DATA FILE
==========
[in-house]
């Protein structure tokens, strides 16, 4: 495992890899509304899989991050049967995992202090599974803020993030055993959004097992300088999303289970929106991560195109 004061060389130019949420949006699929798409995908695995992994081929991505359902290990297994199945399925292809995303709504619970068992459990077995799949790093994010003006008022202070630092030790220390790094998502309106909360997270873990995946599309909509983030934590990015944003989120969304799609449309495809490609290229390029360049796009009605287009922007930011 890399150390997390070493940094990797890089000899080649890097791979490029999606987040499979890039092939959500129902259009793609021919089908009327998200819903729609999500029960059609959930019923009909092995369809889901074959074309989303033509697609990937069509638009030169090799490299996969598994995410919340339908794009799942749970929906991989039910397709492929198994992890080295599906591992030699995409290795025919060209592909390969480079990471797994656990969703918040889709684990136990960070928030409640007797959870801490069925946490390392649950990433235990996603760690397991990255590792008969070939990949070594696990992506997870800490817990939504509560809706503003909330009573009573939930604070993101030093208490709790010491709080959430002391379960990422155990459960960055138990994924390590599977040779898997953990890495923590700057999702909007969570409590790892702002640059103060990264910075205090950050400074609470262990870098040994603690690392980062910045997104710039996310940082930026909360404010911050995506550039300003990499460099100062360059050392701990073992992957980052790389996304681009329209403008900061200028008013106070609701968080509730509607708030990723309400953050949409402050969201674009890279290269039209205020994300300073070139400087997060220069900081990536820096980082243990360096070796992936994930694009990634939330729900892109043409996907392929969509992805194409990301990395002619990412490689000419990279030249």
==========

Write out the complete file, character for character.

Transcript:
[in-house]
């Protein structure tokens, strides 16, 4: 495992890899509304899989991050049967995992202090599974803020993030055993959004097992300088999303289970929106991560195109 004061060389130019949420949006699929798409995908695995992994081929991505359902290990297994199945399925292809995303709504619970068992459990077995799949790093994010003006008022202070630092030790220390790094998502309106909360997270873990995946599309909509983030934590990015944003989120969304799609449309495809490609290229390029360049796009009605287009922007930011 890399150390997390070493940094990797890089000899080649890097791979490029999606987040499979890039092939959500129902259009793609021919089908009327998200819903729609999500029960059609959930019923009909092995369809889901074959074309989303033509697609990937069509638009030169090799490299996969598994995410919340339908794009799942749970929906991989039910397709492929198994992890080295599906591992030699995409290795025919060209592909390969480079990471797994656990969703918040889709684990136990960070928030409640007797959870801490069925946490390392649950990433235990996603760690397991990255590792008969070939990949070594696990992506997870800490817990939504509560809706503003909330009573009573939930604070993101030093208490709790010491709080959430002391379960990422155990459960960055138990994924390590599977040779898997953990890495923590700057999702909007969570409590790892702002640059103060990264910075205090950050400074609470262990870098040994603690690392980062910045997104710039996310940082930026909360404010911050995506550039300003990499460099100062360059050392701990073992992957980052790389996304681009329209403008900061200028008013106070609701968080509730509607708030990723309400953050949409402050969201674009890279290269039209205020994300300073070139400087997060220069900081990536820096980082243990360096070796992936994930694009990634939330729900892109043409996907392929969509992805194409990301990395002619990412490689000419990279030249």